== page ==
I could go on and on with similar cases, but most accounts of serious shell dust related health problems wind up not being traceable to anyone with medical authority, only to uneducated guesses, unfounded assumptions, personal anecdotes, second or third hand stories, and bad journalism.
As far as the much repeated speculation regarding the supposed arsenic content of shells, our lab tests confirmed that absolutely no arsenic was present in ocean pearl oyster (Pinctada sp.) and abalone (Haliotis sp.) shell. It's interesting to note that eating shellfish such as lobster, shrimp, abalone, etc. temporarily increases the urinary excretion of arsenic in humans. As arsenic is used to impart color in glass work, it seemed possible that it might also be used by a shellfish to give color to the shell, but the lab analyses show this to not be true. The human body secretes arsenic rapidly as long as the levels absorbed aren't too great, but higher levels are eventually accumulated in hair, nails, and sometimes skin (most noticeably in the neck, eyelids, and nipples), causing these tissues to become bronzed in color. Although breathing shell dust may produce in some people a few apparent symptoms of heavy metal poisoning, poisoning by arsenic would also include (besides the tissue discoloration) such additional signs as frequent nose bleeds, bleeding gums, weight loss, brittle nails, garlicky breath, a tingling sensation in the toes or fingertips, and loss of hair. As far as we know, this syndrome does not occur with shell workers and inlayists (as scruffy as they may appear!).
This is not to say that shell dust can't be dangerous, because it definitely is. But it’s important to correctly identify the real risks. The dust acts as a strong desiccant (absorbing moisture from skin and mucous membranes), and is hard to wash off completely. When viewed under magnification, the dust particles formed during cutting and grinding show glassy razor-sharp points and edges which can easily cause lesions of the little air sacs (alveoli) in the lungs, and result in a scar tissue condition known as fibrosis, with the scars also being susceptible to infections. The dust isn't dissolved by water or body fluids, so can eventually accumulate to dangerous levels. It can also contribute to nose bleeds, corneal scratching, damage to nasal cilia (the tiny hairs which help filter and propel mucous and dust particles outward and away from the lungs), initiate protein allergies (rare), and transport infective materials which are always present on raw shells (remnants of rotted organic matter).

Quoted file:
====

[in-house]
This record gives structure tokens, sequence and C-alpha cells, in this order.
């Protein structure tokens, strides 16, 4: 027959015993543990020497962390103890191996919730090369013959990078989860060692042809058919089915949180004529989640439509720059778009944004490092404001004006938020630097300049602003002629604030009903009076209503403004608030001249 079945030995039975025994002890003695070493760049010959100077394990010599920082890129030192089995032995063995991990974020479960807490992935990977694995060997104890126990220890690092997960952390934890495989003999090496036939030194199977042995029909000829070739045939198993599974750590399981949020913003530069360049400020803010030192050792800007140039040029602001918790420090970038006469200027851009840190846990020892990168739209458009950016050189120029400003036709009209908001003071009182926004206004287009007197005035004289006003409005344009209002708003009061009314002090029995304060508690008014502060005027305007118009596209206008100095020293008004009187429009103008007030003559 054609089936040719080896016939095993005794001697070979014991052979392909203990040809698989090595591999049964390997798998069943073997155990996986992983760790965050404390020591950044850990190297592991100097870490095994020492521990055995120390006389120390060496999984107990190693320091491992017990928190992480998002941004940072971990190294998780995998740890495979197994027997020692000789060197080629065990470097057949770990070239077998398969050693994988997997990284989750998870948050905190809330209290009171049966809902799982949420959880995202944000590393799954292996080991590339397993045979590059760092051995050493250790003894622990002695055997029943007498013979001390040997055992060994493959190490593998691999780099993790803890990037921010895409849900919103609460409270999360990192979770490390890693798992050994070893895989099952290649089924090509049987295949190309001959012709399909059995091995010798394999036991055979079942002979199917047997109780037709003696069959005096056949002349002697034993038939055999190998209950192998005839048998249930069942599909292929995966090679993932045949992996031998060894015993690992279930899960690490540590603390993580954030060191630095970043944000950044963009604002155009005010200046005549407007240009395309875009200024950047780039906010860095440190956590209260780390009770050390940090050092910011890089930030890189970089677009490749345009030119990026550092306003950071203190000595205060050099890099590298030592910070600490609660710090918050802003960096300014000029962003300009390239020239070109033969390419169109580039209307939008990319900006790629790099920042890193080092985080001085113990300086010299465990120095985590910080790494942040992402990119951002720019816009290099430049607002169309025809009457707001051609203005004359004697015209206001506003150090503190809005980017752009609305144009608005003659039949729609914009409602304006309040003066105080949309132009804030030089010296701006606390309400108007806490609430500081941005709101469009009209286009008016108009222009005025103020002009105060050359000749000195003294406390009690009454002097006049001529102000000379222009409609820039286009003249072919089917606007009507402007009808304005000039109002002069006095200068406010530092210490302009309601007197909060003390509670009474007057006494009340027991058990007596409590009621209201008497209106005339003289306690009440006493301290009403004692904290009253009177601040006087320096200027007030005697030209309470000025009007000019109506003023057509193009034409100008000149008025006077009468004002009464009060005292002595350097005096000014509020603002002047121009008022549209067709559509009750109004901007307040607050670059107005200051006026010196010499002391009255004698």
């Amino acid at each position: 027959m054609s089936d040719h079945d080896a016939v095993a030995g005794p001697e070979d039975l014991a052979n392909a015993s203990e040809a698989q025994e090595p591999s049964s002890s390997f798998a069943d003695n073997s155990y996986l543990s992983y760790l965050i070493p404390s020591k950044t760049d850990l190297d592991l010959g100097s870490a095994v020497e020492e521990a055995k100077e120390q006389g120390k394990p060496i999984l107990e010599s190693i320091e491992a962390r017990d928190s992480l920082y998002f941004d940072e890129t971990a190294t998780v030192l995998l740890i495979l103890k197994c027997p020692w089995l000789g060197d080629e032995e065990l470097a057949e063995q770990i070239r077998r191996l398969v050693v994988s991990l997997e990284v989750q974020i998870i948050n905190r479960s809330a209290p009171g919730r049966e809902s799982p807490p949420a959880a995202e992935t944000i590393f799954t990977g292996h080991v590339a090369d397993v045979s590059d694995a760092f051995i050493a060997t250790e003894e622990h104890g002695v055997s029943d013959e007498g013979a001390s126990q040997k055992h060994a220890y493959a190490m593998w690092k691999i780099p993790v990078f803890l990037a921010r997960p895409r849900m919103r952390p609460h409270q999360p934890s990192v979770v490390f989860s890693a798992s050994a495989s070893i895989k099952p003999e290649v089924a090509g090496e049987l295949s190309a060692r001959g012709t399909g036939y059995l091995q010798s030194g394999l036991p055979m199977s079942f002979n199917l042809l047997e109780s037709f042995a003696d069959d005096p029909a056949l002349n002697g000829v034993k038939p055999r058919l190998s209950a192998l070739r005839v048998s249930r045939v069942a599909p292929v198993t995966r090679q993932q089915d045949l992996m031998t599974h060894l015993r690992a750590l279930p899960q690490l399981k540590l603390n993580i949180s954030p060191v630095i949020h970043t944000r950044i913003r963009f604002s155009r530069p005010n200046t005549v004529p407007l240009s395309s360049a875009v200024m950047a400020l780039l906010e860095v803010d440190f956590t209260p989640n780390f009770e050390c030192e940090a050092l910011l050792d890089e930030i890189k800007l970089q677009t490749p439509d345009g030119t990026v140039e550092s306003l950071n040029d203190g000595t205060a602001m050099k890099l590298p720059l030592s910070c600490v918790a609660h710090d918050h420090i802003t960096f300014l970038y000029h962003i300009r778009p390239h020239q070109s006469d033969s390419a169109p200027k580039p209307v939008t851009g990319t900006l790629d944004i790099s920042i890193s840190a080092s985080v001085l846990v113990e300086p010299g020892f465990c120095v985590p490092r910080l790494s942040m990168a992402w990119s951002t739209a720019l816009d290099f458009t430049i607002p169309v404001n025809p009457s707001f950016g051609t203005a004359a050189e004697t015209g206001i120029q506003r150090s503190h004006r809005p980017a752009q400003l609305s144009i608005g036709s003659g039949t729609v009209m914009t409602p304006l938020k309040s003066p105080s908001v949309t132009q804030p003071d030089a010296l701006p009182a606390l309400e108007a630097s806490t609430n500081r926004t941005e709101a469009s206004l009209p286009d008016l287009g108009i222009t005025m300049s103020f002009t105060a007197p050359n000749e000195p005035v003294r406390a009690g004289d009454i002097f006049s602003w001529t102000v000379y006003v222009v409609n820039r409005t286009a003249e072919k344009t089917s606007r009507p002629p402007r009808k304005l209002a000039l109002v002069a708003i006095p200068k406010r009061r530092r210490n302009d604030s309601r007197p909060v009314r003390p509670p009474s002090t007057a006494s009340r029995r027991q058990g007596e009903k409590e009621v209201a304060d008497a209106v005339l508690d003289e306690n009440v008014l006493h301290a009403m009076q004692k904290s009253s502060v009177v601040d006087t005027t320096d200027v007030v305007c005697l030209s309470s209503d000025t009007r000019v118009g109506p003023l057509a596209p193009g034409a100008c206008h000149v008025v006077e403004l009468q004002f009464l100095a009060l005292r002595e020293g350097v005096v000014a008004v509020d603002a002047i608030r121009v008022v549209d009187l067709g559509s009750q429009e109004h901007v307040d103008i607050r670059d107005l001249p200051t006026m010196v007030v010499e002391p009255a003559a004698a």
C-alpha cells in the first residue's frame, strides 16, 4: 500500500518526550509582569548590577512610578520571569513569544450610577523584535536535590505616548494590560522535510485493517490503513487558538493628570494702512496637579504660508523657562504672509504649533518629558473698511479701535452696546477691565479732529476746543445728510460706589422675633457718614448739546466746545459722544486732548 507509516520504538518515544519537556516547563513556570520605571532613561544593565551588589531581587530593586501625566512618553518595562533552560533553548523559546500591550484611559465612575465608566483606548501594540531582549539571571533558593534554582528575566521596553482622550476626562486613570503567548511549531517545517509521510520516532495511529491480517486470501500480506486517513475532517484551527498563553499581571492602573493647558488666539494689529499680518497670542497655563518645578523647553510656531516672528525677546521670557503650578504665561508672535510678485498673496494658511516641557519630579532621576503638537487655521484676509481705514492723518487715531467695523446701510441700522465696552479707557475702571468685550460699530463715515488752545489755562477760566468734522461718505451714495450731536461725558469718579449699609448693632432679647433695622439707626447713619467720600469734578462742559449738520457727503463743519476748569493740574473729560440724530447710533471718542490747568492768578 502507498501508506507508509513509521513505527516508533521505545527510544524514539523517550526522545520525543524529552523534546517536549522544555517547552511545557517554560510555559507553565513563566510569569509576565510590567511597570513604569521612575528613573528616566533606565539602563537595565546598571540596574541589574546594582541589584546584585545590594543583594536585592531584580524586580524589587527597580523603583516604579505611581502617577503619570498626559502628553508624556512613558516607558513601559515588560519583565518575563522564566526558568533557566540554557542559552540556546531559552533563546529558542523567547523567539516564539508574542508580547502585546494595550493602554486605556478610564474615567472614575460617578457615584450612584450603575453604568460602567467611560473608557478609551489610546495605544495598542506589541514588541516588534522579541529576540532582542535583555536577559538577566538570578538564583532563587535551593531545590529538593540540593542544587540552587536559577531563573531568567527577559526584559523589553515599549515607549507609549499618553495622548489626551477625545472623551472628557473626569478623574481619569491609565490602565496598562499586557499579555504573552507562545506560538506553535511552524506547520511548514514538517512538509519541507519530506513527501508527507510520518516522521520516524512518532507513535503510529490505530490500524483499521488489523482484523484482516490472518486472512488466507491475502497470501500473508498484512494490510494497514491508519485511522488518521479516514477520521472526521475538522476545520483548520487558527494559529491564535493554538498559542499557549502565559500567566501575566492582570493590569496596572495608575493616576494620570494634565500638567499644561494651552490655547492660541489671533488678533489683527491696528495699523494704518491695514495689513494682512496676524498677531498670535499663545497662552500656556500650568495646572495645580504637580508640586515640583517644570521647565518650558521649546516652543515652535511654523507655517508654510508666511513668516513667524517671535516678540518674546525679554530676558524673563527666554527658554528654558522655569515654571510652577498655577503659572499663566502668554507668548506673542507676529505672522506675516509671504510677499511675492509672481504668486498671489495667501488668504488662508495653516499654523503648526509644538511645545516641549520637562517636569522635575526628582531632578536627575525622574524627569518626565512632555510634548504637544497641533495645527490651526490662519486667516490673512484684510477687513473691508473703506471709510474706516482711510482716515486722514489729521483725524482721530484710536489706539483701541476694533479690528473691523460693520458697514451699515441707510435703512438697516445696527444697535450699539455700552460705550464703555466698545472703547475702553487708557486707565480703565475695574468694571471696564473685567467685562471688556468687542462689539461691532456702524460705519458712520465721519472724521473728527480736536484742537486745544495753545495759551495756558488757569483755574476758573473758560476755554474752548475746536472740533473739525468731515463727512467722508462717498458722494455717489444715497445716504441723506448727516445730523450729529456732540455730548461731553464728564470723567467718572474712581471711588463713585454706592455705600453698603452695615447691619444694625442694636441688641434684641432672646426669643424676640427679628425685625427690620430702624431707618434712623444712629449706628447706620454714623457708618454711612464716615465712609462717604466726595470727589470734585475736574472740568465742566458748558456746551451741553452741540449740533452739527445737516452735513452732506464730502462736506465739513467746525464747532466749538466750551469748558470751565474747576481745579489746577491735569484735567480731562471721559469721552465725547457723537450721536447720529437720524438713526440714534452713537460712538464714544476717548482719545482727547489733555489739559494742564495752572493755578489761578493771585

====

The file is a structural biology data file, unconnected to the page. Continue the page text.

A century ago, long-term inhalation of dusts in poorly ventilated shell button factories was thought to be linked to a predisposition for tuberculosis (TB), seemingly a very common disease among shell workers. But included in one published NIOSH study, “Historical Exposures to Mother of Pearl, the Industrial Experience in North America and Europe: A Cautionary Public Health Tale” by Gregory J. Harvey, is this observation drawn from three other research papers published between 1995 and 2005:
“Within the last twenty years pearl workers in Spain and Japan employed cutting and grinding pearl have been diagnosed with hypersensitivity pneumonitis (HP). Hypersensitivity pneumonitis (extrinsic allergic alveolitis) is an immunological mediated reaction to a variety of antigens. It appears that the protein found in nacre is just one more different antigen capable of causing HP. The clinical features of (HP) can include fevers, chills, cough, difficulty breathing, fatigue, and weight loss. HP can lead to chronic end stage lung disease. Is it possible that earlier medical observers mistook (HP) for TB?”
This seems to be a valid observation, but we must be mindful of the historical context: as with the 1800’s references, this is dealing with the large-scale industrial production of shell products, where many tons of material are being processed, workers are in contact with massive quantities of dusts over long periods of time, and safeguards against exposure and inhalation are probably minimal at best. This is a completely different work and risk scenario than with someone doing small scale or occasional inlay work while using modern vacuums and masks. Note: generally, an antigen is a molecule recognized by the immune system, one which can thus bind specifically to an antibody (a special protein produced by plasma cells, a type of white blood cell) in order to then be presented to a T-cell receptor for (hopefully) dismantling and elimination from the body. This is not at all the same thing as a toxin or poison.
Both I and others in the modern U.S. shell industry have been active for many years with no health complaints, using nothing more than efficient vacuums and well-fitting masks, and sometimes a water lubricant/cooler. Our overseas facilities in South Korea and Indonesia are efficiently and safely set up with a generous flow of fresh water to all the saws and grinders (through an open concrete canal delivery system inside the building), a huge and powerful central vacuum ducted to all work stations, and thorough cleaning of the factory at the end of each day. Even with over 100 workers running equipment, there’s hardly any smell of shell and almost no dust in the air, something we’re very proud of!